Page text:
http://www.just-stuart.com/


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From: "S. Whitmore" usenet-bounce @just-stuart.com
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  #5  
Old February 10th 05, 09:43 AM
Mxsmanic
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Default

S. Whitmore writes:

I recently upgraded my system and now have a new AMD Athlon 64 3200+ on
a new ASUS K8V SE Deluxe mobo, with a new Enermax 470W "Noisetaker" PSU.


But you left out the most important part: What OPERATING SYSTEM are you
running?

Some older versions of Windows (those not derived from Windows NT) don't
actually halt the processor when they are idle; instead, they run a
continuous "idle loop" that keeps the processor pegged at 100%. Some
other older operating systems work the same way.

More modern and better-written operating systems actually halt the
processor when there is nothing to do. This is true for anything based
on UNIX (including Mac OS X) and anything based on Windows NT (Windows
NT itself, Windows 200x, and Windows XP). I don't know if the old Mac
OS did this.

If your machine is running an operating system with an "idle loop,"
temperatures will climb to just about the maximum even when the system
seems quiet.

--
Transpose hotmail and mxsmanic in my e-mail address to reach me directly.
  #6  
Old February 10th 05, 09:45 AM
Mxsmanic
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Default

S. Whitmore writes:

Nope, not going to XP.


XP, 2000, and NT all have the same kernel and code base, so switching
from one to another would make no difference in this case.

--
Transpose hotmail and mxsmanic in my e-mail address to reach me directly.
  #7  
Old February 10th 05, 10:15 AM
John Doe
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Mxsmanic wrote:
S. Whitmore writes:


Nope, not going to XP.


XP, 2000, and NT all have the same kernel and code base,


That is false.

so switching to from one to another would make no difference in
this case.


That is wild speculation based on faulty information or at best
based on a half truth.

I'm not trying to sell Microsoft products. I'm simply trying to help
the user solve his problem. Please keep in mind I called the
suggestion about switching to Windows XP a "nuke style workaround".

In fact, Windows XP is a more modern operating system which handles
things better, whether or not you can cope with that idea. It was an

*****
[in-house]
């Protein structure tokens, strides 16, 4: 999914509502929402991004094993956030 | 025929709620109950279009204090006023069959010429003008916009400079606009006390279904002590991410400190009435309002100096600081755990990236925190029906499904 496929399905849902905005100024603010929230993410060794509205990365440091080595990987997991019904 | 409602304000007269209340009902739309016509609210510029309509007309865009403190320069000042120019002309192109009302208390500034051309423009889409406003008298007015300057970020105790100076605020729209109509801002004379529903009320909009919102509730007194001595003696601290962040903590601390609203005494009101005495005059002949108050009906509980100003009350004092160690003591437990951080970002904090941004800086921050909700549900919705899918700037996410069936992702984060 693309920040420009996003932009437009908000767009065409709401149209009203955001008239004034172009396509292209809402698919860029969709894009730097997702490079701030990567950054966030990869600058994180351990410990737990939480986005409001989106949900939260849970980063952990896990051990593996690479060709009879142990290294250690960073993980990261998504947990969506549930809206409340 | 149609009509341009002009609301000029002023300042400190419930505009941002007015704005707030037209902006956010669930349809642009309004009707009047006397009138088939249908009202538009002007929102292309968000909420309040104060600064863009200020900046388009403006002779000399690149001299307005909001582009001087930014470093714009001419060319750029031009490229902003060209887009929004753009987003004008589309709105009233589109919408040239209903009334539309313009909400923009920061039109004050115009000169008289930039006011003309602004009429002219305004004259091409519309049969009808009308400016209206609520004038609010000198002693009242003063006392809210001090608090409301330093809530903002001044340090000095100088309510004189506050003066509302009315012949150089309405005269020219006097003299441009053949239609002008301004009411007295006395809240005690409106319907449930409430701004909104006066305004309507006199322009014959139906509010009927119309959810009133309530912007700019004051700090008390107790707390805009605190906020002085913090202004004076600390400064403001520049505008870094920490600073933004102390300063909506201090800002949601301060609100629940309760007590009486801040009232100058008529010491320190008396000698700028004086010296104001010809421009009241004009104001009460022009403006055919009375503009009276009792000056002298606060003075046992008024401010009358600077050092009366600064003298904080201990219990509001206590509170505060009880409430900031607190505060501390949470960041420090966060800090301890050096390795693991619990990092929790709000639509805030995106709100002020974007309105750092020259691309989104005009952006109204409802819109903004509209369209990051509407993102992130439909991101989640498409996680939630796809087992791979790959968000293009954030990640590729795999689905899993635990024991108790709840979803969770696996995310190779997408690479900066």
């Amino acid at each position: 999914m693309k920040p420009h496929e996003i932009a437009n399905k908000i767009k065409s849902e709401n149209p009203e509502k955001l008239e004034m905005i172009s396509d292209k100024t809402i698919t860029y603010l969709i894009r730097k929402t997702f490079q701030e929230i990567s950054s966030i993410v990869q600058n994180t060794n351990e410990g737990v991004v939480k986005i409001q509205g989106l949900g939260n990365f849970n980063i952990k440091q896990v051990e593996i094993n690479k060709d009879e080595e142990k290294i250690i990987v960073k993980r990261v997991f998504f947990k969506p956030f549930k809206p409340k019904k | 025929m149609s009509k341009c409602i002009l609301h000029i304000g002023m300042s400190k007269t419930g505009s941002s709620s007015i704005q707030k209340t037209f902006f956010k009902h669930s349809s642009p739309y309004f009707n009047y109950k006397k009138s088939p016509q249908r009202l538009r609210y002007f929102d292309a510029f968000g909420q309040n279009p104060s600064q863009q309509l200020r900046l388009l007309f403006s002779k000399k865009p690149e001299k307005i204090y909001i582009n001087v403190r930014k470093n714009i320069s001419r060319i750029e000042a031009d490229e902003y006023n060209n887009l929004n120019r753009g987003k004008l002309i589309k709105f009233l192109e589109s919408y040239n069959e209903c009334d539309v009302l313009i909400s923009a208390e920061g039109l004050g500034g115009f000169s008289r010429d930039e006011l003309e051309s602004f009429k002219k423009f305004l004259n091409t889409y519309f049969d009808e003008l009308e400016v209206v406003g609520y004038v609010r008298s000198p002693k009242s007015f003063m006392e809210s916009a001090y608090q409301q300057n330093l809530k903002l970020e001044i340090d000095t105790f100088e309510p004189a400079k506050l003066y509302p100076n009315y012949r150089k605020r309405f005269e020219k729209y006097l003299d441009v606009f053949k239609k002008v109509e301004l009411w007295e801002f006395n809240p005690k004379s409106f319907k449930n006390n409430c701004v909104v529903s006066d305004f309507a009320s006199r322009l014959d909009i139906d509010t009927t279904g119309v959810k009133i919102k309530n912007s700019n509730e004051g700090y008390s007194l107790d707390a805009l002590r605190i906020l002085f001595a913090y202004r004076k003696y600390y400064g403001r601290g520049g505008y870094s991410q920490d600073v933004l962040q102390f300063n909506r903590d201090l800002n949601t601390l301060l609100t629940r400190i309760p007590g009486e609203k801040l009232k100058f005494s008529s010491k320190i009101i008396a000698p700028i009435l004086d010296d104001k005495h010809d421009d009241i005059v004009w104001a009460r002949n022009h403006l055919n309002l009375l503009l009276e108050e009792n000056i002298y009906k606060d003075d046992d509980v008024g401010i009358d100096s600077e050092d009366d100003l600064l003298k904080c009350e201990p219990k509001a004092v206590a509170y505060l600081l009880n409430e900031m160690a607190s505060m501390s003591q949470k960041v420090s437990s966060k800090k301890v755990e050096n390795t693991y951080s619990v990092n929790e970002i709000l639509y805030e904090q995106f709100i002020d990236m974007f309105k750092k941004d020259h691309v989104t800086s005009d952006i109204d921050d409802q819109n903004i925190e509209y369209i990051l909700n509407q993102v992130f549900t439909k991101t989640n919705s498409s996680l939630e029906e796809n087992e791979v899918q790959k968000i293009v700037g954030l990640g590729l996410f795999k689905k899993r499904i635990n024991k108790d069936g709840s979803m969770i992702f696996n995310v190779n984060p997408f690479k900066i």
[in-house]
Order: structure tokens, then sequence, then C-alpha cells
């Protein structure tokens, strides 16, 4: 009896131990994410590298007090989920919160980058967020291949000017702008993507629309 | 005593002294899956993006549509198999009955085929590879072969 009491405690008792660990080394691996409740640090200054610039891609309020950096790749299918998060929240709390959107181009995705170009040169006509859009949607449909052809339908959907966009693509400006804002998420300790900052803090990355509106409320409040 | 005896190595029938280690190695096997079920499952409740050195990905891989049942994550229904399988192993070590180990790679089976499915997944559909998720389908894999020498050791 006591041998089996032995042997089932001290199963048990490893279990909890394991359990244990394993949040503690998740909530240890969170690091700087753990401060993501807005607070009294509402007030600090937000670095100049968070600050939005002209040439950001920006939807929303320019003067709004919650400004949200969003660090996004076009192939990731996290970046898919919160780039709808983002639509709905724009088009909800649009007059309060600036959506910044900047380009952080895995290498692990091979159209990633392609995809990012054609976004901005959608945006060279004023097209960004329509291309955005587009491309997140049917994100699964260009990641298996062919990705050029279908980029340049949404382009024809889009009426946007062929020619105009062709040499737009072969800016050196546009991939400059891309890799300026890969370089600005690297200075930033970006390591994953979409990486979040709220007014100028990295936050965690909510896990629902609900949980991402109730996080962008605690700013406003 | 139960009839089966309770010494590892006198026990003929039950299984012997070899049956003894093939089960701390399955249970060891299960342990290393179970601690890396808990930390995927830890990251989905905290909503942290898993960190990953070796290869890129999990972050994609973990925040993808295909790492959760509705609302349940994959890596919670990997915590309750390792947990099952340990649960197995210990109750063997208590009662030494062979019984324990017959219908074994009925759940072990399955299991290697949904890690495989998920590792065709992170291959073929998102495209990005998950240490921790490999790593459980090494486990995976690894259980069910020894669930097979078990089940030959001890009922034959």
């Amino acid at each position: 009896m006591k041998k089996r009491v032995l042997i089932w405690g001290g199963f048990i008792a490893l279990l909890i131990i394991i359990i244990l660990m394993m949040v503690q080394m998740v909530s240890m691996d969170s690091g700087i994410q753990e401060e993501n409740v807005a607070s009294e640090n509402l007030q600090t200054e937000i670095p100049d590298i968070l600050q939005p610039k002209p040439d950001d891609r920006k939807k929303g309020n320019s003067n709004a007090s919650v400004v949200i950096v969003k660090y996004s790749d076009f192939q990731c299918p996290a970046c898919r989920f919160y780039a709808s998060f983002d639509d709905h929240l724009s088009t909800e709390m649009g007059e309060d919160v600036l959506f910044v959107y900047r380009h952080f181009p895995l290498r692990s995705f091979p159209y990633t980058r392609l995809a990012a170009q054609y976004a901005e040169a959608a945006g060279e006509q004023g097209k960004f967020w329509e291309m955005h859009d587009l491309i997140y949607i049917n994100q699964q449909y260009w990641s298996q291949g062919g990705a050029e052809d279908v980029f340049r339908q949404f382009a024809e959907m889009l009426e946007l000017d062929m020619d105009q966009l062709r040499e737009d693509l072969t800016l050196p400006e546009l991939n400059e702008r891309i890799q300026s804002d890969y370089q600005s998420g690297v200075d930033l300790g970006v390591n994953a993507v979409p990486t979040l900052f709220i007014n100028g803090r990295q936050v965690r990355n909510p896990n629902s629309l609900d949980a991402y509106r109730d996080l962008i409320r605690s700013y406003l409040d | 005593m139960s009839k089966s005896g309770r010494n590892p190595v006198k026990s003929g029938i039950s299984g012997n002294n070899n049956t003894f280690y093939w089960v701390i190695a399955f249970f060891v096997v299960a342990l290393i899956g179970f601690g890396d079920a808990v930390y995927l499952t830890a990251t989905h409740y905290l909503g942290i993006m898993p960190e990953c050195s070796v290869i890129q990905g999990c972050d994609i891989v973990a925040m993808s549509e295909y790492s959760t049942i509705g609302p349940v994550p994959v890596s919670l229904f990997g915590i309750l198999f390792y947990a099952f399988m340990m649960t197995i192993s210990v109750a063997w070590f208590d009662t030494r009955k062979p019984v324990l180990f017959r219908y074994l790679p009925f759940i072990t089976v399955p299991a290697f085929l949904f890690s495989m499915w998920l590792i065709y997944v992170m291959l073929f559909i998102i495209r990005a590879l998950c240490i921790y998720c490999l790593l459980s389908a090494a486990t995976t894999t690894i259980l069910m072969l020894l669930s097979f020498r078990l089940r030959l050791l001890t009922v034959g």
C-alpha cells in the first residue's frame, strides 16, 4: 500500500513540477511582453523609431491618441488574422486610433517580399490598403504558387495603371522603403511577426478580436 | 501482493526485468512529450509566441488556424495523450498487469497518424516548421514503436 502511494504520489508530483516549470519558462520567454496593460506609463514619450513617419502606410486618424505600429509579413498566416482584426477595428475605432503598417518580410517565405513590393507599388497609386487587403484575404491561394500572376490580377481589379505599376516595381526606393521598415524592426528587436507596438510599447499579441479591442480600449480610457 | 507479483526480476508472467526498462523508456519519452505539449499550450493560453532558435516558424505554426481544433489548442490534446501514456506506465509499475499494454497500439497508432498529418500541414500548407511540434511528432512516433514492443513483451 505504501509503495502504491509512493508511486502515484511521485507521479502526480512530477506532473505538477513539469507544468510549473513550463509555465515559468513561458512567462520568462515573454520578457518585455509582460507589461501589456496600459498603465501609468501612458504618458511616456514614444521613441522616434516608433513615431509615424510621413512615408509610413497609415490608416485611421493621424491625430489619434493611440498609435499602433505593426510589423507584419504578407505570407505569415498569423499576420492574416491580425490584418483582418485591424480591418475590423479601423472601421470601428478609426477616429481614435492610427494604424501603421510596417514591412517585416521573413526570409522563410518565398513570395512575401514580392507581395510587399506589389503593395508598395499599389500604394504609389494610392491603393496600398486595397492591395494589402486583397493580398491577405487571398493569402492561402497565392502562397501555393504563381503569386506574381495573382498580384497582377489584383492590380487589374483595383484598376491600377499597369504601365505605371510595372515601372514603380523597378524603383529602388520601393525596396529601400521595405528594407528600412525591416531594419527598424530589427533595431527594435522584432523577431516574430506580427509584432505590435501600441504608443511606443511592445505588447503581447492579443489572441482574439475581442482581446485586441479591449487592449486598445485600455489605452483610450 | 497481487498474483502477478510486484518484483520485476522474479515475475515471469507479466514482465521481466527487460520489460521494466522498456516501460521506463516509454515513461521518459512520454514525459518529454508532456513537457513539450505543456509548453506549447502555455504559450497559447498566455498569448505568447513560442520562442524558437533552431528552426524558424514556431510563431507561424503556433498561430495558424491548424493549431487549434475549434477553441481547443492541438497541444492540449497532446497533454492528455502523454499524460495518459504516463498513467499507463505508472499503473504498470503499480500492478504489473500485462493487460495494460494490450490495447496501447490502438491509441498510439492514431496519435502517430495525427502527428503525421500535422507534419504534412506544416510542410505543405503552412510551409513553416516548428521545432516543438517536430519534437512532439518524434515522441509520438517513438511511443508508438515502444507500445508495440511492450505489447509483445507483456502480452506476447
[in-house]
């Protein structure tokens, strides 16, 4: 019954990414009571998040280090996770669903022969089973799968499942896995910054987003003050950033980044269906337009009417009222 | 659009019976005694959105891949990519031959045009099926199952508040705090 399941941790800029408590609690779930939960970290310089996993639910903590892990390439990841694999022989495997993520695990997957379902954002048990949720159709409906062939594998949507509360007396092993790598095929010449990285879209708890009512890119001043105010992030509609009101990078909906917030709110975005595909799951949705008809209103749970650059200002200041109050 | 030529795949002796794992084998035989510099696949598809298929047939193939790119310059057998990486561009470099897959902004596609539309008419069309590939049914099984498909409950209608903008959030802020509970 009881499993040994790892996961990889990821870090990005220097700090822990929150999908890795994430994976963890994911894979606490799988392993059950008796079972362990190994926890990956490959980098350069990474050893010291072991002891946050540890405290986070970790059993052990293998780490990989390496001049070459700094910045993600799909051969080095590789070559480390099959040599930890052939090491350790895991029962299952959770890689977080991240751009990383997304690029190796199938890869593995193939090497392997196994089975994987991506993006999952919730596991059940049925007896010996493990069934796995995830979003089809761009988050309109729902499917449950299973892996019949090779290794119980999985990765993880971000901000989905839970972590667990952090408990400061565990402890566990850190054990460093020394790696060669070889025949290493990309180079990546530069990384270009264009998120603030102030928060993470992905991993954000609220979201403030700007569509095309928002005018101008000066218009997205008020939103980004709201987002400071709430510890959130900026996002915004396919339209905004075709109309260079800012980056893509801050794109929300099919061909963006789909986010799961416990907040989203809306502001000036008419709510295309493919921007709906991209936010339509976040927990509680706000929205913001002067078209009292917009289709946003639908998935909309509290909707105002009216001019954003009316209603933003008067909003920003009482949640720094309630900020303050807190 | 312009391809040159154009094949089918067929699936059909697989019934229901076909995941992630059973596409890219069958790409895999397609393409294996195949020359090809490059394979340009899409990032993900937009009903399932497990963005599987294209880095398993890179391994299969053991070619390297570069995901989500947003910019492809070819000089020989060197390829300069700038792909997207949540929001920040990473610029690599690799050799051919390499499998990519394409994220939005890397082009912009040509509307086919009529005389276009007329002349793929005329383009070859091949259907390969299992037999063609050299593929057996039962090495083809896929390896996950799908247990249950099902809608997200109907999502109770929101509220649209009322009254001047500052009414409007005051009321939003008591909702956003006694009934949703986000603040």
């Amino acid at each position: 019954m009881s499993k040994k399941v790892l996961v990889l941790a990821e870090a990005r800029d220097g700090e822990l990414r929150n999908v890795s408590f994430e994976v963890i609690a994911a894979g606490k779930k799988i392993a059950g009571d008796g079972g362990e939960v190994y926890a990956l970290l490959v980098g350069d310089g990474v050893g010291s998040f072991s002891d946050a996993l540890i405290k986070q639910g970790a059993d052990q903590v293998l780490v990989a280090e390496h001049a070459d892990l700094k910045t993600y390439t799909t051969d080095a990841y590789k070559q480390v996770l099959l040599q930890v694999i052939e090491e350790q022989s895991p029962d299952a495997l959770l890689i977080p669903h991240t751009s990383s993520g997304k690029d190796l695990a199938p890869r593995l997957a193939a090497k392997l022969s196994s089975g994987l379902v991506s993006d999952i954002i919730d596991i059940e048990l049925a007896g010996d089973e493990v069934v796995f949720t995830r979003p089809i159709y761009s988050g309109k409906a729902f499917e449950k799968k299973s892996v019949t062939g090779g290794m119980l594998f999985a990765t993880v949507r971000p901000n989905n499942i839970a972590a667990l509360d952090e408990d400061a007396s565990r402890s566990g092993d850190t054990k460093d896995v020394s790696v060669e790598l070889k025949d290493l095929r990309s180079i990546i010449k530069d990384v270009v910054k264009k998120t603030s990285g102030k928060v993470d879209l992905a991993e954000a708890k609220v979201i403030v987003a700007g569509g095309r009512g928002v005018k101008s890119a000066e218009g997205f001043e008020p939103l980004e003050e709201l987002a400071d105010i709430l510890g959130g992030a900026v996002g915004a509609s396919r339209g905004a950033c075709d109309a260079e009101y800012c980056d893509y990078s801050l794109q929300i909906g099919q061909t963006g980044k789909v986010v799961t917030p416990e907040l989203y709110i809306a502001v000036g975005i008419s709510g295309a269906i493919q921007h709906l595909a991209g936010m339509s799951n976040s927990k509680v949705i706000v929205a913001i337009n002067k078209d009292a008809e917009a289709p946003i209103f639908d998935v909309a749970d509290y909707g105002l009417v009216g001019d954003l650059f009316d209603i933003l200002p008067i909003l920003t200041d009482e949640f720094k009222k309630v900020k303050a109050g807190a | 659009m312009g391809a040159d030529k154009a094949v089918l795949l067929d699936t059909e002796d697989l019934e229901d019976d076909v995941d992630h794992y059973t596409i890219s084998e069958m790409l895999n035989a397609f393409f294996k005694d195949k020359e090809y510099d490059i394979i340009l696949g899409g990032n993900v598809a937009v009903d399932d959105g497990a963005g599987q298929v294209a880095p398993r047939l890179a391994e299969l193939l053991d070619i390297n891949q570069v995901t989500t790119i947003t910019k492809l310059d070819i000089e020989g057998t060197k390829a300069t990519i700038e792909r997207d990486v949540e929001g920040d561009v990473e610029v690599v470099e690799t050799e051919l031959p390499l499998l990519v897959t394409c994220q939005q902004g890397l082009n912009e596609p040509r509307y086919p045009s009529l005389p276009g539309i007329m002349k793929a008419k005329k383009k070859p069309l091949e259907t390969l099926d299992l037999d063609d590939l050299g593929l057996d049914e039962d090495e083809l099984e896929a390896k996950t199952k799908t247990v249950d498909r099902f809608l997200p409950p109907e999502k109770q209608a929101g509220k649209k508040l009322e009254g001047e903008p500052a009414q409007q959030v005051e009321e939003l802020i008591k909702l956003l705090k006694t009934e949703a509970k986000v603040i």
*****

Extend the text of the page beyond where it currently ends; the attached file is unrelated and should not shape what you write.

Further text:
uneasy upgrade for me as well.






--
Transpose hotmail and mxsmanic in my e-mail address to reach me directly.


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Subject: CPU temps stable, then rising w/o load?
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  #8  
Old February 10th 05, 10:32 AM
David Maynard
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Default

S. Whitmore wrote:

I recently upgraded my system and now have a new AMD Athlon 64 3200+ on
a new ASUS K8V SE Deluxe mobo, with a new Enermax 470W "Noisetaker" PSU.

Ambient temps have been consistenly in the 65-75F range, and for the
couple of weeks I've had the new hardware running, the mobo and CPU
temps have been pretty consistently in the 75-85F range (depending on
load, of course, and lately I haven't been doing much as I also
reorganized my hard drives and I'm still getting things reinstalled and
reconfigured). Those temps are as reported by ASUS PC Probe, which I
have running all the time in the background (i.e., tooltray).

Tonight I got the unpleasant surprise of my system shutting down
suddenly. No warning, no error, no alarm or alert from PC Probe, no
gentle close -- just suddenly a dark screen, silence, and the monitor
shifting into sleep mode. I powered it up again and it ran for a short
time and then it shut down again, just as abruptly. Both times, the
Ethernet indicators were still lit on the mobo and the PSU was doing
it's post-shutdown cool-down (this PSU continues exhausting the case for
a couple minutes after shutdown).

My first "suspect" was a power problem, specifically with the UPS,
because another of the same type that I got in the same order from